Sumerian texts were mass-produced in the Ur III period; however, the word 'revival' to describe this period is misleading because archaeological evidence does not offer evidence of a previous period of decline. Instead, Sumerian began to take on a different form. As the Semitic Akkadian language became the common spoken language, Sumerian continued to dominate literature and also administrative documents. Government officials learned to write at special schools that used only Sumerian literature.

Some scholars believe that the Uruk Epic of Gilgamesh was written down during this period into its classic Sumerian form. The Ur III Dynasty attempted to establish ties to the early kings of Uruk by claiming to be their familial relations.

For example, the Ur III kings often claimed Gilgamesh's divine parents, Ninsun and Lugalbanda, as their own, probably to evoke a comparison to the epic hero.

Another text from this period, known as "The Death of Urnammu", contains an underworld scene in which Ur-Nammu showers "his brother Gilgamesh" with gifts.

See alsoEdit

Further readingEdit

  • Sallaberger, Walther; Westenholz, Aage (1999), Mesopotamien. Akkade-Zeit und Ur III-Zeit, Orbis Biblicus et Orientalis, 160/3, Göttingen: Vandenhoeck & Ruprecht, ISBN 3-525-53325-X
  • Van de Mieroop, Marc (2007), A History of the Ancient Near East, ca. 3000–323 BC. Second Edition, Blackwell History of the Ancient World, Malden: Blackwell, ISBN 978-1-4051-4911-2

External linksEdit

ReferencesEdit

  1. ^ Encyclopedia Iranica: Elam - Simashki dynasty, F. Vallat
  2. ^ Eidem, Jesper (2001). The Shemshāra Archives 1: The Letters. Kgl. Danske Videnskabernes Selskab. p. 24. ISBN 9788778762450.
  3. ^ Frayne, Douglas (1990). Old Babylonian Period (2003-1595 BCE). University of Toronto Press. pp. 707 ff. ISBN 9780802058737.
  4. ^ "Hash-hamer Cylinder seal of Ur-Nammu". British Museum.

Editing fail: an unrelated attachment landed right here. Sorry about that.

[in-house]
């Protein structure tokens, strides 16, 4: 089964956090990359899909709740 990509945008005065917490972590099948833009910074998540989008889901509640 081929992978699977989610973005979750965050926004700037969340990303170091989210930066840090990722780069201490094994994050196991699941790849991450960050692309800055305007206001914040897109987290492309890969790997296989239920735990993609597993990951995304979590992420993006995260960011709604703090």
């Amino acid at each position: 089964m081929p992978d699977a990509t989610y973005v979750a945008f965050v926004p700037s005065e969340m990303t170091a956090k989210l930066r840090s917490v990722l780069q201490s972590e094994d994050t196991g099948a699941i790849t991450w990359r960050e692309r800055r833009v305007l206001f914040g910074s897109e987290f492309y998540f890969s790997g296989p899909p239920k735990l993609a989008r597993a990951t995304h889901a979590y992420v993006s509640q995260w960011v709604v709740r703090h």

5. ^ Nagell, Edward (2006). Destiny: Volume Two: God, Creation, and Religion, God's Actions and Mankind's Reactions. Infinity Publishing. ISBN 9780741433701.
  6. ^ Bryce, Trevor (2009). The Routledge Handbook of the Peoples and Places of Ancient Western Asia: The Near East from the Early Bronze Age to the fall of the Persian Empire. Routledge. p. 221. ISBN 9781134159079.
  7. ^ D. T. Potts (12 November 2015). The Archaeology of Elam: Formation and Transformation of an Ancient Iranian State. Cambridge University Press. p. 133. ISBN 978-1-107-09469-7.
  8. ^ John Bagnell Bury; et al. (1925). The Cambridge Ancient History. Cambridge University Press. p. 607. ISBN 0-521-07791-5.
  9. ^ "Hash-hamer Cylinder seal of Ur-Nammu". British Museum.
  10. ^ Reade, Julian E. (2008). The Indus-Mesopotamia relationship reconsidered (Gs Elisabeth During Caspers). Archaeopress. pp. 14–17. ISBN 978 1 4073 0312 3.
  11. ^ Gensheimer, T. R. (1984). The Role of shell in Mesopotamia : evidence for trade exchange with Oman and the Indus Valley. pp. 71–72.
  12. ^ "Indus stamp-seal found in Ur BM 122187". British Museum.
    "Indus stamp-seal discovered in Ur BM 123208". British Museum.
    "Indus stamp-seal discovered in Ur BM 120228". British Museum.
  13. ^ Gadd, G. J. (1958). Seals of Ancient Indian style found at Ur.
  14. ^ Podany, Amanda H. (2012). Brotherhood of Kings: How International Relations Shaped the Ancient Near East. Oxford University Press. p. 49. ISBN 978-0-19-971829-0.
  15. ^ Joan Aruz; Ronald Wallenfels (2003). Art of the First Cities: The Third Millennium B.C. from the Mediterranean to the Indus. p. 246. ISBN 978-1-58839-043-1. Square-shaped Indus seals of fired steatite have been found at a few sites in Mesopotamia.
  16. ^ McIntosh, Jane (2008). The Ancient Indus Valley: New Perspectives. ABC-CLIO. pp. 182–190. ISBN 9781576079072.
  17. ^ Stiebing, William H. (2016). Ancient Near Eastern History and Culture. Routledge. p. 85. ISBN 9781315511160.
  18. ^ "Seated figure approached by a goddess leading a worshiper". www.metmuseum.org.
  19. ^ a b Spar, Ira (1988). Cuneiform Texts in The Metropolitan Museum of Art Volume I Tablets Cones and Bricks of the Third Ur Dynasty (PDF). The Metropolitan Museum of Art. p. 38, Nb 35.